'We don't want to be an island. We are all Swedish people'

Adam Rosenfeld
Adam Rosenfeld - [email protected]
'We don't want to be an island. We are all Swedish people'
Attendees are pictured playing basketball and talking with Left Party politician Jonas Sjöstedt. Photo: Fredrik Persson/TT

Järvaveckan, a political festival held in the suburbs of Stockholm, attracts people from across the country but still maintains its local roots.


Järvaveckan aims to bring people from the Swedish community together with their elected officials in order to spur political engagement and bring down barriers in the community. 

"It was all about how can we make sure people can get to know their leaders, the ones they elected who are responsible for bettering their lives," founder Ahmed Abdirahman told The Local when we visited on the festival's second day. "And how do we defend our democracy in an area where the voting turnout is so low."

Järvaveckan originated in 2013 as a much smaller film festival, with only 600 people, meant for the community in which Abdirahman lived. After it began to gain traction, he decided to begin inviting political party leaders to speak. Six years later it is one of the largest events of its kind, drawing 30,000 visitors in 2018.

Now, representatives from every major party attend, including Prime Minister Stefan Löfven. There are booths offering jobs and performances from young artists as well as other cultural events and panels. 

The festival's founder, Abdirahman, is a worthy representative of his community because he is a reflection of it. Originally from Somalia, he came to Sweden 20 years ago as a refugee escaping a civil war.

READ ALSO: Learn more about Swedish politics with The Local

Ahmed Abdirahman helms the festival which has gained worldwide attention. Photo: Anders Wiklund/TT

After settling down he decided to travel the world, living in both the United States and Switzerland. Eight years later, he returned to what he now considers his home.

"If you come from a war-torn country you want to save the world, and you want to go back to your country to save it, but it took me many years to understand that Sweden is my home, and I have a responsibility here," he said.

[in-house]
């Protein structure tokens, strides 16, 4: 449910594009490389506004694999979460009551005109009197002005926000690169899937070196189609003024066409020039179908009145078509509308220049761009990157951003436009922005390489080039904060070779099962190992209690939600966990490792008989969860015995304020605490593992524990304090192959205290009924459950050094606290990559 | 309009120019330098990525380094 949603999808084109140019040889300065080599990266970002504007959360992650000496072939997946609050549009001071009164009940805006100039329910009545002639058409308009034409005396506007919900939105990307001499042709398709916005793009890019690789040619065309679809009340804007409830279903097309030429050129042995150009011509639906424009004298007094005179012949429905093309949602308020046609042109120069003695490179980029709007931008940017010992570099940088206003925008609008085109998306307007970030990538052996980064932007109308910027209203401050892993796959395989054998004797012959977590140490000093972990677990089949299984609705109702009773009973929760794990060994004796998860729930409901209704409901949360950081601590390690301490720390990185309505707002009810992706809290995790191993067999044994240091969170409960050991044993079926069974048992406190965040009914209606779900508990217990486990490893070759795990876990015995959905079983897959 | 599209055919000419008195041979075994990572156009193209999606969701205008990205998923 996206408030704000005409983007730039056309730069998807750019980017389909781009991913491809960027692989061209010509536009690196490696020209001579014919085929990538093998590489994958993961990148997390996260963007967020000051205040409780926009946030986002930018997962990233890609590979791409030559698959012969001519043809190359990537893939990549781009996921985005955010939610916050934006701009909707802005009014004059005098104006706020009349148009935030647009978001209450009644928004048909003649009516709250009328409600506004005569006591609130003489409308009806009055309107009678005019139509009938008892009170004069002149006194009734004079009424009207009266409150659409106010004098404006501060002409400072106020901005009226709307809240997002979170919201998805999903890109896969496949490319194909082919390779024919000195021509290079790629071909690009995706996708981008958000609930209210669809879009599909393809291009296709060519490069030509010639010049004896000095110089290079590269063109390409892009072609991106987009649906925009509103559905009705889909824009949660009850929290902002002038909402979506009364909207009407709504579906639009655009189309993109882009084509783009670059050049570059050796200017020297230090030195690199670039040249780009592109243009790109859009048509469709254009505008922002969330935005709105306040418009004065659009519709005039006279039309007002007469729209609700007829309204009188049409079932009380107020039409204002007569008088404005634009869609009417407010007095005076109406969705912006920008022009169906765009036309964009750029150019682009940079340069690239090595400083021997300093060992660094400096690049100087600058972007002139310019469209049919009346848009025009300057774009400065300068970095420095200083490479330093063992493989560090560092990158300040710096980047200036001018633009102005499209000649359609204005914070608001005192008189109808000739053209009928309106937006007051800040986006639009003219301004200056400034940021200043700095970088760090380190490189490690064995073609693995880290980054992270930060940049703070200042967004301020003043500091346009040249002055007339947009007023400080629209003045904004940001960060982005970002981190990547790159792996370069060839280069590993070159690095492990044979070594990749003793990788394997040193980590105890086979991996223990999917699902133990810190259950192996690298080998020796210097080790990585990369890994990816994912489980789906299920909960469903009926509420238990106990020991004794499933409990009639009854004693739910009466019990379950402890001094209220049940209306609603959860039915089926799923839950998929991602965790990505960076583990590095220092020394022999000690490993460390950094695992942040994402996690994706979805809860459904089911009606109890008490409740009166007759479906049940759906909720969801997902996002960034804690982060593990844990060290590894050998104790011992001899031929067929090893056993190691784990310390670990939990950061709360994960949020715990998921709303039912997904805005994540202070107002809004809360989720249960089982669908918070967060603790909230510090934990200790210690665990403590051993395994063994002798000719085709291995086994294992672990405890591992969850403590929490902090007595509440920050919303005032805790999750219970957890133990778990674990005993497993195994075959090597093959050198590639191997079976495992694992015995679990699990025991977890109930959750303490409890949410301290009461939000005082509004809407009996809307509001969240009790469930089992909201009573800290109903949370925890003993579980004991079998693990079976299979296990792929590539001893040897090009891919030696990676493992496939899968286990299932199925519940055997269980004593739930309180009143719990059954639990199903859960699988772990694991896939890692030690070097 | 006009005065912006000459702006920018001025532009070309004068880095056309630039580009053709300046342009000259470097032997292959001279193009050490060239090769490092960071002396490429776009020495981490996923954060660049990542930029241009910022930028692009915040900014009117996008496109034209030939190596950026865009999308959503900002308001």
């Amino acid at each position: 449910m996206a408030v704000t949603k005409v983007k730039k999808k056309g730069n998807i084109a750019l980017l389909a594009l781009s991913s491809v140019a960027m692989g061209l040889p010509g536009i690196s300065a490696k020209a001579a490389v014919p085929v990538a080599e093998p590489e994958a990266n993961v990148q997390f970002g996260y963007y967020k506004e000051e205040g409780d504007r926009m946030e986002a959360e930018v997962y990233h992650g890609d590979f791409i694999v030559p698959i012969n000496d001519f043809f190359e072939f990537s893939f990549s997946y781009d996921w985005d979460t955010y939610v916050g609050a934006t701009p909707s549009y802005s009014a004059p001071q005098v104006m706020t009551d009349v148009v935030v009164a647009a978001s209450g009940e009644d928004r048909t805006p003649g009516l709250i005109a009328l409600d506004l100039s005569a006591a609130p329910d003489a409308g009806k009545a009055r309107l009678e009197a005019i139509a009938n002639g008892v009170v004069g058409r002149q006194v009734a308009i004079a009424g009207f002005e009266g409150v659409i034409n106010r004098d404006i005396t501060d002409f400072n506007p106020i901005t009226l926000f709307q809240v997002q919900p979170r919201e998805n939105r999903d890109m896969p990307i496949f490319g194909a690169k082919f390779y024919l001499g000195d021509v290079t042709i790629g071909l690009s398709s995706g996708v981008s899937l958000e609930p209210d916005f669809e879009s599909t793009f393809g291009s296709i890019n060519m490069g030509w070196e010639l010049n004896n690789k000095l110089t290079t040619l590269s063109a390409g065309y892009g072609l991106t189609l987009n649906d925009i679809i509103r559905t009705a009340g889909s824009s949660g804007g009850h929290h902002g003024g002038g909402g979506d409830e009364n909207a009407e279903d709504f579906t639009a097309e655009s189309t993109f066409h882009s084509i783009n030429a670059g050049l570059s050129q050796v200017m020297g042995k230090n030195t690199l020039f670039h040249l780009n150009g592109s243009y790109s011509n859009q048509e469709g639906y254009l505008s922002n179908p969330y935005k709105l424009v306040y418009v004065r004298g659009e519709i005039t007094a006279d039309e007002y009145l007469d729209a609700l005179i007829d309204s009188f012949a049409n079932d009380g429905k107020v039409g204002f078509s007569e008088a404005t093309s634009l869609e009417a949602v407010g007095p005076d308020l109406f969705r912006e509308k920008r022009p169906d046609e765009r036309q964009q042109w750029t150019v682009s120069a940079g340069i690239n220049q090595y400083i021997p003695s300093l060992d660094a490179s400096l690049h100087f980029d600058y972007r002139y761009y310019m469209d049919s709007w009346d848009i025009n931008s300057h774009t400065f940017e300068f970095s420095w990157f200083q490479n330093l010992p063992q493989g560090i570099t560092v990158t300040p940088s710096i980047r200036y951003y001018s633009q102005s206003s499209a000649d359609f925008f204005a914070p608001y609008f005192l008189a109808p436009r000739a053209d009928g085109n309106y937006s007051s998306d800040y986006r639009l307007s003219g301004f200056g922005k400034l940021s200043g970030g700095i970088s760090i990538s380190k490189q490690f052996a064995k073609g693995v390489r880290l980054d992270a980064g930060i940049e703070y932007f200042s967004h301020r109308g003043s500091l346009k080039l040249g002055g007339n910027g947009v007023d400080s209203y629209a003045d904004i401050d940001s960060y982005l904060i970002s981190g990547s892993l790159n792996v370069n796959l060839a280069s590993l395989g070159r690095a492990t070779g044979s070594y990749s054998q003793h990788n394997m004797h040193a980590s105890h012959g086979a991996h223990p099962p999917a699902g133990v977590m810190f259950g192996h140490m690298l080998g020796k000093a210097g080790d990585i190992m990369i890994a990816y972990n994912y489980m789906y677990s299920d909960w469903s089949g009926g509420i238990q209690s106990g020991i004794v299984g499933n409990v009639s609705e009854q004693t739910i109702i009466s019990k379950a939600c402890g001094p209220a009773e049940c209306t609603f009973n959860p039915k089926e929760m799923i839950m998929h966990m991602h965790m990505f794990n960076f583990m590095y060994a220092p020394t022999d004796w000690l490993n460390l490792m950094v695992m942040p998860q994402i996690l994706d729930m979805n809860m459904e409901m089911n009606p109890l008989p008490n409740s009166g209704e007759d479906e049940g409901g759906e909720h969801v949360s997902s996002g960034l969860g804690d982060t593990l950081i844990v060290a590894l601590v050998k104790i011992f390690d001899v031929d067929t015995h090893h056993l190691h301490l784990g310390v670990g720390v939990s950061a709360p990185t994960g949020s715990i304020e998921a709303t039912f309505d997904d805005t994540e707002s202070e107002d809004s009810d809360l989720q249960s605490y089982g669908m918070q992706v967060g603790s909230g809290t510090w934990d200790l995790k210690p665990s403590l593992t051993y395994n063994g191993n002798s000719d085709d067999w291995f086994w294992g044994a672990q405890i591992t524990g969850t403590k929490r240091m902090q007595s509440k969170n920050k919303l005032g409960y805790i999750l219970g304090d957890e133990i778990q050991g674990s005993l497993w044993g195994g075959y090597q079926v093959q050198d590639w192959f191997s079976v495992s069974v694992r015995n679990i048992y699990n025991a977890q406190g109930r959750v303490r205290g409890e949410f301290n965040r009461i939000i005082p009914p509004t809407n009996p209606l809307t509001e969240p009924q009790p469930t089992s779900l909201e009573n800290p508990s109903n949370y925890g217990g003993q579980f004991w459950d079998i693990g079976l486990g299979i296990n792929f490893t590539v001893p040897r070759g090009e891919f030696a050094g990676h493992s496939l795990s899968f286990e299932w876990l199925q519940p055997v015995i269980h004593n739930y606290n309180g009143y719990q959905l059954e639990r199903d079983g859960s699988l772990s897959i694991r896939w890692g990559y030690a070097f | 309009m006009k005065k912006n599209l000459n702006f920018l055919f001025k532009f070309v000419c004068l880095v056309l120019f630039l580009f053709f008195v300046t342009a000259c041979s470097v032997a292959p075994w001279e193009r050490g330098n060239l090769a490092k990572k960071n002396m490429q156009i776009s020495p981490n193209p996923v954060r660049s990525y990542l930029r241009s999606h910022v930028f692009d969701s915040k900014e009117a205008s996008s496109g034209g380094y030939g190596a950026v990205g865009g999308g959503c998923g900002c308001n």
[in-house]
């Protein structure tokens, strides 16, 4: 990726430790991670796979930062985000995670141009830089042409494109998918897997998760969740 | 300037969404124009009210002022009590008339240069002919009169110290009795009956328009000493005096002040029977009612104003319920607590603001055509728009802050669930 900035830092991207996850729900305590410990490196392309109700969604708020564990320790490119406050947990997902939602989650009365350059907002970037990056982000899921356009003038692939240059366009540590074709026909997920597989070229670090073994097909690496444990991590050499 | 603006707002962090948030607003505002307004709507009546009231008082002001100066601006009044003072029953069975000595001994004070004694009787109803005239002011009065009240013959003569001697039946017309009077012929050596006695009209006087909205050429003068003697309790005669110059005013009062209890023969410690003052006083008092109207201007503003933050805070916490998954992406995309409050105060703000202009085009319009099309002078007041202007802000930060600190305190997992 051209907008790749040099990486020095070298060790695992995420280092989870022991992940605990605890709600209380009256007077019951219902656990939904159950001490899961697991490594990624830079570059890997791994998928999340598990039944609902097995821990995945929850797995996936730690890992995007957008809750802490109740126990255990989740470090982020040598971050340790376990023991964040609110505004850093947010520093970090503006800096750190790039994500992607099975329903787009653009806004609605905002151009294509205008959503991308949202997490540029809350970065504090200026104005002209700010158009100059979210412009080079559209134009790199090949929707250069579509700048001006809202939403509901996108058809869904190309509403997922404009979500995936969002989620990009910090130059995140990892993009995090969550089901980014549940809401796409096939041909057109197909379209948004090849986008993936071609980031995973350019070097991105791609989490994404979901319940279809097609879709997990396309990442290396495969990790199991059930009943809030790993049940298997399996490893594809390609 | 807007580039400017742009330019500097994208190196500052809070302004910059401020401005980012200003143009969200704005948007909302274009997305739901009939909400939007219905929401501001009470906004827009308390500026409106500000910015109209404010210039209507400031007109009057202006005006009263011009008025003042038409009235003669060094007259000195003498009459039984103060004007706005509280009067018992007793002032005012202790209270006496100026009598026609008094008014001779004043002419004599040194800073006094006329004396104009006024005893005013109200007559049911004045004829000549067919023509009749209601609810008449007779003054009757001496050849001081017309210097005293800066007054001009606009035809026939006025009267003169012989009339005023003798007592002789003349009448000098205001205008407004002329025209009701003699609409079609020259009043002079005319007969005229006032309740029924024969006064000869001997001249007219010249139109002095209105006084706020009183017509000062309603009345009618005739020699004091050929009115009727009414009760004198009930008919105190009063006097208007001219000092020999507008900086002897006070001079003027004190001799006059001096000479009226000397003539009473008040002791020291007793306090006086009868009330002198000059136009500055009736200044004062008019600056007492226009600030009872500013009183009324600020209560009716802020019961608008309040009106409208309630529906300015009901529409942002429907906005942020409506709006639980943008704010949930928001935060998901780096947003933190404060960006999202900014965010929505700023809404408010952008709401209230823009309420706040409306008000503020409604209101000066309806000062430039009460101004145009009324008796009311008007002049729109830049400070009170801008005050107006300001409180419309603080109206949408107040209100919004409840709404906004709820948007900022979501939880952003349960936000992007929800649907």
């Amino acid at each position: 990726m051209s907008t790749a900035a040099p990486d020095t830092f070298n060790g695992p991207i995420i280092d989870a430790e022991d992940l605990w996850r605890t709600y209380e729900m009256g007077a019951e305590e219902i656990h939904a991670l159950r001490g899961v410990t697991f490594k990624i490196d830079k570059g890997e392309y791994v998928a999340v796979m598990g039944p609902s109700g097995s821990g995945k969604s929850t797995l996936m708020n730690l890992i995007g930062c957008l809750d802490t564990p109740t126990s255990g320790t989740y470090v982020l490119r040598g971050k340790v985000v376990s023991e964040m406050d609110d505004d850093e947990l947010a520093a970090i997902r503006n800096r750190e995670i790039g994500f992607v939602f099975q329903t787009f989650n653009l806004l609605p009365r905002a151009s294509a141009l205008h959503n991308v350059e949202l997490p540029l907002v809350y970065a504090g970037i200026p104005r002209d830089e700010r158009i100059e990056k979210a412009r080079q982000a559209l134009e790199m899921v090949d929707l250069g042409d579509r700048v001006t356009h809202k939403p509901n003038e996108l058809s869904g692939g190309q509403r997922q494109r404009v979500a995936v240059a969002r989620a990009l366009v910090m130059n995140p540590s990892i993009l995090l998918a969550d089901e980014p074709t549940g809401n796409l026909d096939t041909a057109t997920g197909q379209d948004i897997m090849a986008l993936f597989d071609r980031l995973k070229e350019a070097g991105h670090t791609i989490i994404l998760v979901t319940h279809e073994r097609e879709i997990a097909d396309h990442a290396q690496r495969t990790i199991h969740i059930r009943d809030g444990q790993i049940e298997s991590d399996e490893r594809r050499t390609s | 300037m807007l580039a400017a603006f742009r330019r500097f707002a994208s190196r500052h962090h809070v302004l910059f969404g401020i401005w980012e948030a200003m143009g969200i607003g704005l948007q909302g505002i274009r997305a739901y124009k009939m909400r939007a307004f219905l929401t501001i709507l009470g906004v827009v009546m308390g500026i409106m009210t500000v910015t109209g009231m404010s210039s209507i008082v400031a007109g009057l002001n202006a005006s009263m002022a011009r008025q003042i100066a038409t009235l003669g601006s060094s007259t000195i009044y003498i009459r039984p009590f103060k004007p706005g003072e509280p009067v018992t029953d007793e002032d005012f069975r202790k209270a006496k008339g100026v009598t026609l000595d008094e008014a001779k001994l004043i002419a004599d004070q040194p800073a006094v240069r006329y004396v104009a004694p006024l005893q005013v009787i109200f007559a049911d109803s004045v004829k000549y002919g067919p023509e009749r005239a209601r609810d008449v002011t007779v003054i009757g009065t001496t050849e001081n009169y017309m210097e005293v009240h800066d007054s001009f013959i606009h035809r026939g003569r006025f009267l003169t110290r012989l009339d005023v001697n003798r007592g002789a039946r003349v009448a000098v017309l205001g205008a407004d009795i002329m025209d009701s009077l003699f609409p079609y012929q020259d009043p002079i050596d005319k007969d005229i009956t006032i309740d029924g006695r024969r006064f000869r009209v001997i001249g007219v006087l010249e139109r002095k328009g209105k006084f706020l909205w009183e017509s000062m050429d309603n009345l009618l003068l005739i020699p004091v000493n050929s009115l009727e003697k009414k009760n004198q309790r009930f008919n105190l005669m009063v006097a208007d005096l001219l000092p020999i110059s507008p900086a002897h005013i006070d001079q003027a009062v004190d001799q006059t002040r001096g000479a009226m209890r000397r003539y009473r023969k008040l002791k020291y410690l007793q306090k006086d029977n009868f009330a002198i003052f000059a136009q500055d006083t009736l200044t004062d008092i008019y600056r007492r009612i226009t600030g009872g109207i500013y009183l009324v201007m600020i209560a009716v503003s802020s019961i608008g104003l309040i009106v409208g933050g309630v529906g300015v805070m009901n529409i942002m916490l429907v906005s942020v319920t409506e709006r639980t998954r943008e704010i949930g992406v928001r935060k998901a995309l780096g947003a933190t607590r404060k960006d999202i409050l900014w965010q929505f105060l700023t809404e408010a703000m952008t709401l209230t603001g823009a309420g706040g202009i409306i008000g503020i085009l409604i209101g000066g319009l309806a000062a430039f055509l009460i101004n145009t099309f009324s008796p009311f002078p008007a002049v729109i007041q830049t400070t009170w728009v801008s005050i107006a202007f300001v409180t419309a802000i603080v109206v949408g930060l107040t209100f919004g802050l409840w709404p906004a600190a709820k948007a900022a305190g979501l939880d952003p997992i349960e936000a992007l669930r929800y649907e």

Around two thirds of the Spånga-Tensta district's population were born abroad or born in Sweden with two parents born abroad, compared to for example Södermalm in central Stockholm where only 20.4 percent of its residents come from outside of Sweden, according to Stockholm City Council's official statistics.

Consequently, the festival seeks to bring people from every background together.

READ ALSO: How is Sweden tackling its integration challenge?

This mission has been met with success as there are over 150 nationalities represented and 42 percent of the attendees are under 26 years old. Abdirahman attributes that in part to the marketing which is in Swedish, English, Arabic and Somali.

Harris, an immigrant from Afghanistan, told The Local he appreciates the festival's community.

"Stockholm is very diverse and as an immigrant myself sometimes I feel different but then I come to activities like this, and I get to meet new people," he said. "They are very welcoming, and I feel more at peace here."

Prime Minister Stefan Löfven gave a speech at last year's festival. Photo: Fredrik Sandberg/TT

Every aspect of the festival has a meaning behind it, even the placement. Abdirahman specifically holds Järvaveckan on the site which marks the invisible line that separates the Spånga-Tensta community. One side is home to mainly immigrants and people of low socioeconomic status while the other houses people on the other end of that spectrum.

The hope is that by hosting the event geographically between the two communities, both will feel welcome to come.

"We need to bring everyone here. We don't want to be an island. We are all Swedish people," he said. "It is our responsibility to bridge the gaps between 'us' and 'them'."

READ ALSO: What lessons can Sweden learn from its Yugoslavian refugees?

Another objective of the festival is to bring more of the community into the workforce. In an area where unemployment is a significant problem, Abdirahman wants to give his community opportunities. So, this year there are around 2,000 jobs being offered by various companies.

The Local visited Järvaveckan on the second day of the festival. Photo: Adam Rosenfeld

There have already been a record number of visitors to the festival this year with attendees enduring rainy weather to come to the first two days. This continuous, yearly growth is imperative for Abdirahman to accomplish what he sees as the festival's purpose.

"Our goal is to build bridges and break the segregation because the potential for growth in Sweden is in this generation of the immigrant community. They need our help, and it has to come from us as the immigrant community," he said.

Järvaveckan is currently under way at Spånga Sports Center, and it will continue through this Sunday, June 16th. It is free to attend.


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